• Before I developed the test program, all three platforms would totally cease to even paint the HDMI terminal, the mouse was unresponsive or extremely slow (if the screen was still visible). The program senses the platform is about ready to seize and ten detections of the error. When the program seizes, all platforms have very sluggish or no response or no HDMI screen status. Will be glad to all the SLEEP logic, but fear it is something deeper.
    – JTRoberts
    Jan 28, 2019 at 22:15
  • This is not a Pi specific question. Tight loops like this are poor practice. Linux includes utilities that efficiently execute code at intervals e.g watch -n 1 date will display time every second. You could replace date with a program which displays on your clock.
    – Milliways
    Jan 29, 2019 at 0:48

1 Answer 1


As there is no delay / sleep in the code, you are hitting the CPU & the underlying Linux systems pretty hard - I'd imagine that at some point some housekeeping is being triggered and I've seen SD Card writes tie up a Pi for a second or two.

Can you put a sleep(0.01) at the bottom of your while loop - this will reduce accuracy / response time by a 100th of a second but you can tune it accordingly.

Doing this reduces the CPU load on my iMac from ~95% to 1%.

I'm offering this as a pragmatic solution to test - the underlying details of what exactly is going on seems a bit academic - a loop to check the time for the next second to update a clock display running at a rate of 100 per second seems appropriate.

  • This was about to be my answer too - i don't like CPU intensive loops. On my Pi3B+ adding time.sleep(0.01) reduces overall CPU from approx 25% to approx 1% (presumably 1 core).
    – CoderMike
    Jan 28, 2019 at 18:21
  • 25% in top or similar is a core - in my answer the ~95% refers to a single core as Activity Monitor is happy to tell you that a process is using 533% which can be rather confusing! Jan 29, 2019 at 9:33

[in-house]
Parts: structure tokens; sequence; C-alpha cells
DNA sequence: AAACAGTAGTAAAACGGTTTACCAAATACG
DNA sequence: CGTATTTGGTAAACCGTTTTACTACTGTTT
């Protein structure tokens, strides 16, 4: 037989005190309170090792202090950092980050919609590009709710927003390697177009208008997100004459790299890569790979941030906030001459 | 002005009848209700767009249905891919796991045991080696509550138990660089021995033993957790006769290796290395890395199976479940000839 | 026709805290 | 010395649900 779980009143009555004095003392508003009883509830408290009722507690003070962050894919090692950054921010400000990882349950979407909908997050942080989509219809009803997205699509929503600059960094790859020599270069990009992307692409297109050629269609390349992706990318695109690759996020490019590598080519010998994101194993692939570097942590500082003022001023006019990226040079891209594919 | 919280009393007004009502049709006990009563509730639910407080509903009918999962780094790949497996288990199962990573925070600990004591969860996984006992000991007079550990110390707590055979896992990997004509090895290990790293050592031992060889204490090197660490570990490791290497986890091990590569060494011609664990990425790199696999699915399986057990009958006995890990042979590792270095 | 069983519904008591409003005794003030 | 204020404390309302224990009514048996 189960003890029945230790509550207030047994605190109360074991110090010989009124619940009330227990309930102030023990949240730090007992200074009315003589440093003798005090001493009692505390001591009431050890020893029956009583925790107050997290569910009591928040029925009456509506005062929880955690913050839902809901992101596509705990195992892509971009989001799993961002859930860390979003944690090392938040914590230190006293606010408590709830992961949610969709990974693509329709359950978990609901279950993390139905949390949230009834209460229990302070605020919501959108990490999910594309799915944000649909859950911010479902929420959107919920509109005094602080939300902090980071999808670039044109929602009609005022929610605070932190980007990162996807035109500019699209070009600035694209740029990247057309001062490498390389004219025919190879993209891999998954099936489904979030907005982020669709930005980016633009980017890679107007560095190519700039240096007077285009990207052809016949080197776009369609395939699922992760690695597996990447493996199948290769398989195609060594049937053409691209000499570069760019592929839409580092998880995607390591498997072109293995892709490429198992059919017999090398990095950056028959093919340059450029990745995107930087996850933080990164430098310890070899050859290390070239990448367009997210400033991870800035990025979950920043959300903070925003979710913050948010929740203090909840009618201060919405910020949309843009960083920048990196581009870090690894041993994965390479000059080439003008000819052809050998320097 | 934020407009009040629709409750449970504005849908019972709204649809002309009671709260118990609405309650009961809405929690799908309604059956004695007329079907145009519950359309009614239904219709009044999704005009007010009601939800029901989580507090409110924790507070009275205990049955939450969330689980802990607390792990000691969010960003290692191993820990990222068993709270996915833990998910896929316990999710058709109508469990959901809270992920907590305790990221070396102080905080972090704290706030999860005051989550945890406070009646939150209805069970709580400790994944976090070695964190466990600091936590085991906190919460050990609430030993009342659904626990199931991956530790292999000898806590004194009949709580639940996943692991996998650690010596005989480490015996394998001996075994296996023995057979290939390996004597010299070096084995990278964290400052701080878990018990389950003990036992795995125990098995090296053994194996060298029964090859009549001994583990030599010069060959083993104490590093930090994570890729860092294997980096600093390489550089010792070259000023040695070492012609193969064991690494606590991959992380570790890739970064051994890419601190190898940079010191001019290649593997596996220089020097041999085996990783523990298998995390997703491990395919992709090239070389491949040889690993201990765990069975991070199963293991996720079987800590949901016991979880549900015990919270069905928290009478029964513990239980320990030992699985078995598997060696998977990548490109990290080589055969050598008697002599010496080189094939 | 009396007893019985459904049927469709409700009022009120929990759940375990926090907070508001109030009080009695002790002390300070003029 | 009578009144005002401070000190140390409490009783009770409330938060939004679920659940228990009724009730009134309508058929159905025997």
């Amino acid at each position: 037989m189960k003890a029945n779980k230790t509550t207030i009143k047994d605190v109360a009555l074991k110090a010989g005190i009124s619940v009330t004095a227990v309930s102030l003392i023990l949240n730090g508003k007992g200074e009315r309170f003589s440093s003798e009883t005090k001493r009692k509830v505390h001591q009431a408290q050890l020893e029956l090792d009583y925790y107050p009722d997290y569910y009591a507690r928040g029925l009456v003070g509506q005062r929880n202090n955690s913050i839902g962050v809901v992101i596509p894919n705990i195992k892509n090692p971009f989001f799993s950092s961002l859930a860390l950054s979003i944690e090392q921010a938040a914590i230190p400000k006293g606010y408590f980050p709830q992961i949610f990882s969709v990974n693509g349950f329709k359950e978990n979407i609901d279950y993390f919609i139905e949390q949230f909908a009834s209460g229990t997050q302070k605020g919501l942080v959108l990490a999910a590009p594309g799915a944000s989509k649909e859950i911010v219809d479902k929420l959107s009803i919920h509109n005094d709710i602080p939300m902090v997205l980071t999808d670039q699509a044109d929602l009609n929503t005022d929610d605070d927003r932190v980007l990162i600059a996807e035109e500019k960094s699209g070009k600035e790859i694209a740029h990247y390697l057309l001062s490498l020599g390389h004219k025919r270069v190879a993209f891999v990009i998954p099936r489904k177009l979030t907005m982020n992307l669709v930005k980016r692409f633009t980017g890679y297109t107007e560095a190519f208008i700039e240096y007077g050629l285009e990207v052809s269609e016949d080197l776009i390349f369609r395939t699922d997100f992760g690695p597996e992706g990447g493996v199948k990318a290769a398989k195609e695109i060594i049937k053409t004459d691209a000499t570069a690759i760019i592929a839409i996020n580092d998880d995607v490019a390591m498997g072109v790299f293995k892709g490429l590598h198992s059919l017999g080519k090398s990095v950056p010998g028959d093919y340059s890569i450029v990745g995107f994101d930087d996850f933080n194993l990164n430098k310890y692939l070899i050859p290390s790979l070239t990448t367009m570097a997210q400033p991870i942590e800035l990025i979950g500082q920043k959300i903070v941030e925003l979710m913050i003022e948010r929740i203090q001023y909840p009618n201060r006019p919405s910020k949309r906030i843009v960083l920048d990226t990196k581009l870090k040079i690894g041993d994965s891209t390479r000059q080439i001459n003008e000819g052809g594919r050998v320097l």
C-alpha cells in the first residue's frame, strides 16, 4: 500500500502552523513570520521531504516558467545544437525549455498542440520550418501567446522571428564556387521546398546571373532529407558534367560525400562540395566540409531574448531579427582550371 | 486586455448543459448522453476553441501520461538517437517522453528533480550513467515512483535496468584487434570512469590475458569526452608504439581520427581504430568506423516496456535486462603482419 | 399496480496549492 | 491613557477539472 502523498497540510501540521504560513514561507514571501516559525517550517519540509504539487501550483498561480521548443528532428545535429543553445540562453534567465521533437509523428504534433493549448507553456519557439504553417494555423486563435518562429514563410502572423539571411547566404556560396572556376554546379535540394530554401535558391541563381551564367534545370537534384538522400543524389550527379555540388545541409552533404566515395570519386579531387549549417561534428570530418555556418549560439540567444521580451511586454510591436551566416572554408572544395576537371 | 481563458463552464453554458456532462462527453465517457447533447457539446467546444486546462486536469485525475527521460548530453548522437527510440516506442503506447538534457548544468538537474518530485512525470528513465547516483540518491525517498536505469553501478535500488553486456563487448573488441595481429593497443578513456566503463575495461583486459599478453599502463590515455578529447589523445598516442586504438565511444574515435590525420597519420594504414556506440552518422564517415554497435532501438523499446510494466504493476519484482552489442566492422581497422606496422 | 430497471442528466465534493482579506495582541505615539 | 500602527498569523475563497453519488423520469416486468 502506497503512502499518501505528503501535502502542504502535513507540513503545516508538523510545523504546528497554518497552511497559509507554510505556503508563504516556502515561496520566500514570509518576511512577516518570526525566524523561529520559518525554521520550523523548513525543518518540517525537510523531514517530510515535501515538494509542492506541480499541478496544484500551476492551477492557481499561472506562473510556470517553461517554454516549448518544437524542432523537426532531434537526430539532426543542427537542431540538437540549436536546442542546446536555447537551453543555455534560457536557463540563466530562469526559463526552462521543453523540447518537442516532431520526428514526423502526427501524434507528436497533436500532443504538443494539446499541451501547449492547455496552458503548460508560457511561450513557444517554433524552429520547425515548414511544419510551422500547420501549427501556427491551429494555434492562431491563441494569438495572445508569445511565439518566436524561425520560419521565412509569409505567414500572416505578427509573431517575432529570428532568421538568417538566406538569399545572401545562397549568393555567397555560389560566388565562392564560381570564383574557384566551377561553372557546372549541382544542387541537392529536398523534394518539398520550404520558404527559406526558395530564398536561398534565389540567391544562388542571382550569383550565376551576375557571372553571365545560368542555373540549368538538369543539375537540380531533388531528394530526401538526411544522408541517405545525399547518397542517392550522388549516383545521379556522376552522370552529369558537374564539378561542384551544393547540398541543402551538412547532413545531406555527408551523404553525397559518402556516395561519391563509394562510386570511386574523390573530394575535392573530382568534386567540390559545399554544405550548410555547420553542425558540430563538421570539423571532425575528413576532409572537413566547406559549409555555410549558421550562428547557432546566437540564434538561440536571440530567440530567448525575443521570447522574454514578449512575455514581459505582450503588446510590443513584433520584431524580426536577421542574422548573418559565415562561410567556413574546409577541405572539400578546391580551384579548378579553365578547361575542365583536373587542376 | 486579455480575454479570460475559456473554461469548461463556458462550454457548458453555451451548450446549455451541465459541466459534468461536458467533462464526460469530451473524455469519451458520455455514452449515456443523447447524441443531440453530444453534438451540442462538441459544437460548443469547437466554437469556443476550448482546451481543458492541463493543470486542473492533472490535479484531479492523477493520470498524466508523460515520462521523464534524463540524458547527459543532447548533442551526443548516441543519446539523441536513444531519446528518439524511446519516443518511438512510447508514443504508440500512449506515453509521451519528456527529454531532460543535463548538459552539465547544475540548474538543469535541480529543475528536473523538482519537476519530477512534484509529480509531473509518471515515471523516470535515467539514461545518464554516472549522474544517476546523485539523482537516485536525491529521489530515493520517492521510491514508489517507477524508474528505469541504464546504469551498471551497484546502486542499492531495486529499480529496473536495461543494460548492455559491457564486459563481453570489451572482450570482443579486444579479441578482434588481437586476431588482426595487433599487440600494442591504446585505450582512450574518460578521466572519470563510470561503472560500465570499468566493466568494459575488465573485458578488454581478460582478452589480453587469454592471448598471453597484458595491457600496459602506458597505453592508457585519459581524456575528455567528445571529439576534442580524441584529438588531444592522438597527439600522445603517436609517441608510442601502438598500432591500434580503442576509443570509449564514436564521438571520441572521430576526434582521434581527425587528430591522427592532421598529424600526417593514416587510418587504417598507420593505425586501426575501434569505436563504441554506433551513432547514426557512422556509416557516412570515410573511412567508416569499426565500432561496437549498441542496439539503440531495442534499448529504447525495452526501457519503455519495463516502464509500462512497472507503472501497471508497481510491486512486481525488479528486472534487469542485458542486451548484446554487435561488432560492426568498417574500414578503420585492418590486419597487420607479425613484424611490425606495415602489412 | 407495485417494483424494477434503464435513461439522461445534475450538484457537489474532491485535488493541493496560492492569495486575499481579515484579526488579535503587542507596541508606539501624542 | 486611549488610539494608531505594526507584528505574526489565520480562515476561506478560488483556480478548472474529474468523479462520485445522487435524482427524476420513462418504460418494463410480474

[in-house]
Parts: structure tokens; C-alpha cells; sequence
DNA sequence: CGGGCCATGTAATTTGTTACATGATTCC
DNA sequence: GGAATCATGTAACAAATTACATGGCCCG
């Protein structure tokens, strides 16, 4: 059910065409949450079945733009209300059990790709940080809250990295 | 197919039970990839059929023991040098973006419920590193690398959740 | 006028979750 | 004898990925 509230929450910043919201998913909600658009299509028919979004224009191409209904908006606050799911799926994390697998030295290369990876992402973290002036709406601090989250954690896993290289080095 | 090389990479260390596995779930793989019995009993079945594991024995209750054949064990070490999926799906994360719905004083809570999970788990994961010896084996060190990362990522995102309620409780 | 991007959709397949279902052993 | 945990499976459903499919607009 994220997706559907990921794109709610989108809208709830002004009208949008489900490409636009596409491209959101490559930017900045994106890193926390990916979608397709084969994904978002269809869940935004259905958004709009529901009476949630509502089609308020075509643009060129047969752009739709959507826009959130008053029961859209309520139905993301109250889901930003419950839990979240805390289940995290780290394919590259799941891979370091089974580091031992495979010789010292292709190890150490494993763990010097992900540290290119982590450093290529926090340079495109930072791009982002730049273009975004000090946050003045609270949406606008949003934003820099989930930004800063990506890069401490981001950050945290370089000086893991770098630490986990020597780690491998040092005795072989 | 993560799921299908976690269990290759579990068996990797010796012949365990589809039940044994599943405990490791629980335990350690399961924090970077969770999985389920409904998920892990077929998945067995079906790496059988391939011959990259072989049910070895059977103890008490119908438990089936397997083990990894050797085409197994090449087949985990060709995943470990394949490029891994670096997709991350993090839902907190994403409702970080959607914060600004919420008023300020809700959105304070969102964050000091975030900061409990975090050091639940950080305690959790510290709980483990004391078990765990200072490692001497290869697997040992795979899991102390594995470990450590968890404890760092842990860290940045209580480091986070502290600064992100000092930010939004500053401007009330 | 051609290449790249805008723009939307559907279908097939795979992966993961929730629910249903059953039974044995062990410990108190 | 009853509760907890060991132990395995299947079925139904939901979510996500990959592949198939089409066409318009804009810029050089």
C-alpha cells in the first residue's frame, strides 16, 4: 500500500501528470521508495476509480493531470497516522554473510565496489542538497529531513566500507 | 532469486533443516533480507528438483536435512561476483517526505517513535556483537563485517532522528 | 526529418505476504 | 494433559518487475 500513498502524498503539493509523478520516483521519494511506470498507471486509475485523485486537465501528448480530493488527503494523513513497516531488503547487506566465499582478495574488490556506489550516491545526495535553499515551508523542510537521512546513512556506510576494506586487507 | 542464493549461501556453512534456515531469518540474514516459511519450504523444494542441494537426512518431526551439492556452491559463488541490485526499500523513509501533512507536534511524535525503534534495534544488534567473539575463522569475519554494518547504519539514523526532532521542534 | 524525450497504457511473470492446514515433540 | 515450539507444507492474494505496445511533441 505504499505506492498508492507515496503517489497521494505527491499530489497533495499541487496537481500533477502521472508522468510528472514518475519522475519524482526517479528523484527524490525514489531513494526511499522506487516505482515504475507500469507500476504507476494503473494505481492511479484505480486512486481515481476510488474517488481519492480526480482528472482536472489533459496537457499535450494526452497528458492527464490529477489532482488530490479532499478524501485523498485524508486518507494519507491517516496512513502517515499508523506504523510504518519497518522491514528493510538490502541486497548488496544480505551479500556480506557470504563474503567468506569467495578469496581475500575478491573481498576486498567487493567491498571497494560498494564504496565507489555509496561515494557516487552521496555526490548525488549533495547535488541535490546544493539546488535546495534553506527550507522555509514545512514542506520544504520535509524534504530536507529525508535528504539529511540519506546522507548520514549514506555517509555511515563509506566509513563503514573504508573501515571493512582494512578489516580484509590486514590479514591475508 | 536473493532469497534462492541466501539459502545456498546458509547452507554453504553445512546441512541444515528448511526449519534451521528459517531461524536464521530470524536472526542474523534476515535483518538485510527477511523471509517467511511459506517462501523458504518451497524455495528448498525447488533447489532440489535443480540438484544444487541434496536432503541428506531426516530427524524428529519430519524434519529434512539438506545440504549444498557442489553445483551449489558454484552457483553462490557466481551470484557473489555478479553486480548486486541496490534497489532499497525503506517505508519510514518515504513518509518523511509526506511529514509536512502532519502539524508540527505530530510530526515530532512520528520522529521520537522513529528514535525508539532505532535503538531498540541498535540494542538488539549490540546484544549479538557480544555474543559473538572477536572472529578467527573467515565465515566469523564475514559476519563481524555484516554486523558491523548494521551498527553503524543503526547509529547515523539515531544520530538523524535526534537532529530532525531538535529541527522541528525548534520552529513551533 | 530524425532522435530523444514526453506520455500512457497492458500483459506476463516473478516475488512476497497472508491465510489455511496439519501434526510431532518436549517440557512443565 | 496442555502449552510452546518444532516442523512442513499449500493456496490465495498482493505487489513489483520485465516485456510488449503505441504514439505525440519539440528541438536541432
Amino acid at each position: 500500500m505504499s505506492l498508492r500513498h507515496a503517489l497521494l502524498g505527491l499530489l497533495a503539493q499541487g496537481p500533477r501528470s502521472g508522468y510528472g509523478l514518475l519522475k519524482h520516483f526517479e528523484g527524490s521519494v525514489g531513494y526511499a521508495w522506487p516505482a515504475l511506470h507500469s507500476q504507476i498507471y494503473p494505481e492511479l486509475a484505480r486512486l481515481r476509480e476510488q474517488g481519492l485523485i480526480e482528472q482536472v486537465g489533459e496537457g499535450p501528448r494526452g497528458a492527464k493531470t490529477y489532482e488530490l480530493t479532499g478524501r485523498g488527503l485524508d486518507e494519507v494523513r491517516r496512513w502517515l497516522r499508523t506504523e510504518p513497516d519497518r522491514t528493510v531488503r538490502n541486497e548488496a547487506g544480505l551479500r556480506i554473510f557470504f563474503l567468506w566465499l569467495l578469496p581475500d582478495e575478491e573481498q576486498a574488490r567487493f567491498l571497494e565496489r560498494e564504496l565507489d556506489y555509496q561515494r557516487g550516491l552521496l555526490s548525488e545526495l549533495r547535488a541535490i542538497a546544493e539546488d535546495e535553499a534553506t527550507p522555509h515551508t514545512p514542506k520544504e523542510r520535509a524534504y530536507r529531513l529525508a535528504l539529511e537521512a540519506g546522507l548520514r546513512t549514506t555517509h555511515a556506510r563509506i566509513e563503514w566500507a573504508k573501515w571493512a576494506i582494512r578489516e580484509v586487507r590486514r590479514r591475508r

• While I admit the program is a bit academic (developed for a high school class), after the program defects ten faults (no loop iterations occurring during during an elapsed second) it exits. The program is no longer active, yet all three platforms are no longer dependable. The mouse is extreme slow (if at all), mouse depresses are usually ignored, and sometimes the HDMI monitor is no longer painted. While I agree there are needs for house keeping, those routines should not leave the platform in a unreliable state after the program exits.
    – JTRoberts
    Jan 29, 2019 at 14:25
  • Anything that takes a hammering is going to take time to recover but with many other things, we wouldn't give it a hammering in the first place due to the consequent negative consequences. A loop such as this is not demonstrating good programming practise under any circumstances. If you want some other commands with negative outcomes, try 'sudo rm -rf /*' - just because you can type it, means to say you should. Jan 29, 2019 at 19:45
  • 1) First, I grant tight loop if not great coding, but you have to start somewhere. Putting that aside. 2) I have been working on this code for educational purposes for several years. It used to not cause the operating system to crash, it does now. 3) Operating systems are built to recover from some of the worst programmers. 4) If a program ends, there should not be permanent impairment to the operating system being able to start someone thing else. 5) How to I escalate this to someone who needs to be aware of such a problem. It will affect others interested in industrial use dependability.
    – JTRoberts
    Jan 29, 2019 at 22:01